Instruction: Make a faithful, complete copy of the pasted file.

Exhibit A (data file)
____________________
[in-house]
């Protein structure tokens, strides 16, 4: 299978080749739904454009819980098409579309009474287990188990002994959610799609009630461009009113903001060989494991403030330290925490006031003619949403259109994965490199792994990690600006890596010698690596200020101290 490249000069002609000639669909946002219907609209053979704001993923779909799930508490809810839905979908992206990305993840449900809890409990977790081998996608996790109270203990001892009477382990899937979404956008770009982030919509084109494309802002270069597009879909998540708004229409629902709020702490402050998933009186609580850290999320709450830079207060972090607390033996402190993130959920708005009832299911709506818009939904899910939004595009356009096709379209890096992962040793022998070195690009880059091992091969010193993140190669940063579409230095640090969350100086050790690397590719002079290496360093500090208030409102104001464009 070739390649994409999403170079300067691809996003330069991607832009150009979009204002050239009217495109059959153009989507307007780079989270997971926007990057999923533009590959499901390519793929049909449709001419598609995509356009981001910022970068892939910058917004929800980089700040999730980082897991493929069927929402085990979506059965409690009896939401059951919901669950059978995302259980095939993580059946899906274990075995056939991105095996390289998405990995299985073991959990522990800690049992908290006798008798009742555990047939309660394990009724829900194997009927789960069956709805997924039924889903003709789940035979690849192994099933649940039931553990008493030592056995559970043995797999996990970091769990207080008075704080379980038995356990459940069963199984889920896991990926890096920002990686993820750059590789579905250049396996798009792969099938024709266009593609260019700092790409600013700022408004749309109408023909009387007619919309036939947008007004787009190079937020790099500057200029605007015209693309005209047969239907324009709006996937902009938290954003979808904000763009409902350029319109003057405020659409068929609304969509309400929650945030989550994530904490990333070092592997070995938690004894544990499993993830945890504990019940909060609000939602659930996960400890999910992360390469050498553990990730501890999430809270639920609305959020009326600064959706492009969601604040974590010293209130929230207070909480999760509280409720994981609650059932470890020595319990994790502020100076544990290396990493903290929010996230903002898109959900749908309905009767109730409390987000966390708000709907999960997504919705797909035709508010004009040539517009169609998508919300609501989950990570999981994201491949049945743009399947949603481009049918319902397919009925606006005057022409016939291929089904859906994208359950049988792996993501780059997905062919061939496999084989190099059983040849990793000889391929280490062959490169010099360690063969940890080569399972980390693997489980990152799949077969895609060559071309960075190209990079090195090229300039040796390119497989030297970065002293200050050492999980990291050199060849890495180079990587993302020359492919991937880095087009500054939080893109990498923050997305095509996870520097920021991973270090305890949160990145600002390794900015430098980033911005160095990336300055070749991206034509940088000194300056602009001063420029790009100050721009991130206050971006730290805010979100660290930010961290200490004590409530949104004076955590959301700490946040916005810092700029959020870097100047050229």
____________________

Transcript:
[in-house]
């Protein structure tokens, strides 16, 4: 299978080749739904454009819980098409579309009474287990188990002994959610799609009630461009009113903001060989494991403030330290925490006031003619949403259109994965490199792994990690600006890596010698690596200020101290 490249000069002609000639669909946002219907609209053979704001993923779909799930508490809810839905979908992206990305993840449900809890409990977790081998996608996790109270203990001892009477382990899937979404956008770009982030919509084109494309802002270069597009879909998540708004229409629902709020702490402050998933009186609580850290999320709450830079207060972090607390033996402190993130959920708005009832299911709506818009939904899910939004595009356009096709379209890096992962040793022998070195690009880059091992091969010193993140190669940063579409230095640090969350100086050790690397590719002079290496360093500090208030409102104001464009 070739390649994409999403170079300067691809996003330069991607832009150009979009204002050239009217495109059959153009989507307007780079989270997971926007990057999923533009590959499901390519793929049909449709001419598609995509356009981001910022970068892939910058917004929800980089700040999730980082897991493929069927929402085990979506059965409690009896939401059951919901669950059978995302259980095939993580059946899906274990075995056939991105095996390289998405990995299985073991959990522990800690049992908290006798008798009742555990047939309660394990009724829900194997009927789960069956709805997924039924889903003709789940035979690849192994099933649940039931553990008493030592056995559970043995797999996990970091769990207080008075704080379980038995356990459940069963199984889920896991990926890096920002990686993820750059590789579905250049396996798009792969099938024709266009593609260019700092790409600013700022408004749309109408023909009387007619919309036939947008007004787009190079937020790099500057200029605007015209693309005209047969239907324009709006996937902009938290954003979808904000763009409902350029319109003057405020659409068929609304969509309400929650945030989550994530904490990333070092592997070995938690004894544990499993993830945890504990019940909060609000939602659930996960400890999910992360390469050498553990990730501890999430809270639920609305959020009326600064959706492009969601604040974590010293209130929230207070909480999760509280409720994981609650059932470890020595319990994790502020100076544990290396990493903290929010996230903002898109959900749908309905009767109730409390987000966390708000709907999960997504919705797909035709508010004009040539517009169609998508919300609501989950990570999981994201491949049945743009399947949603481009049918319902397919009925606006005057022409016939291929089904859906994208359950049988792996993501780059997905062919061939496999084989190099059983040849990793000889391929280490062959490169010099360690063969940890080569399972980390693997489980990152799949077969895609060559071309960075190209990079090195090229300039040796390119497989030297970065002293200050050492999980990291050199060849890495180079990587993302020359492919991937880095087009500054939080893109990498923050997305095509996870520097920021991973270090305890949160990145600002390794900015430098980033911005160095990336300055070749991206034509940088000194300056602009001063420029790009100050721009991130206050971006730290805010979100660290930010961290200490004590409530949104004076955590959301700490946040916005810092700029959020870097100047050229």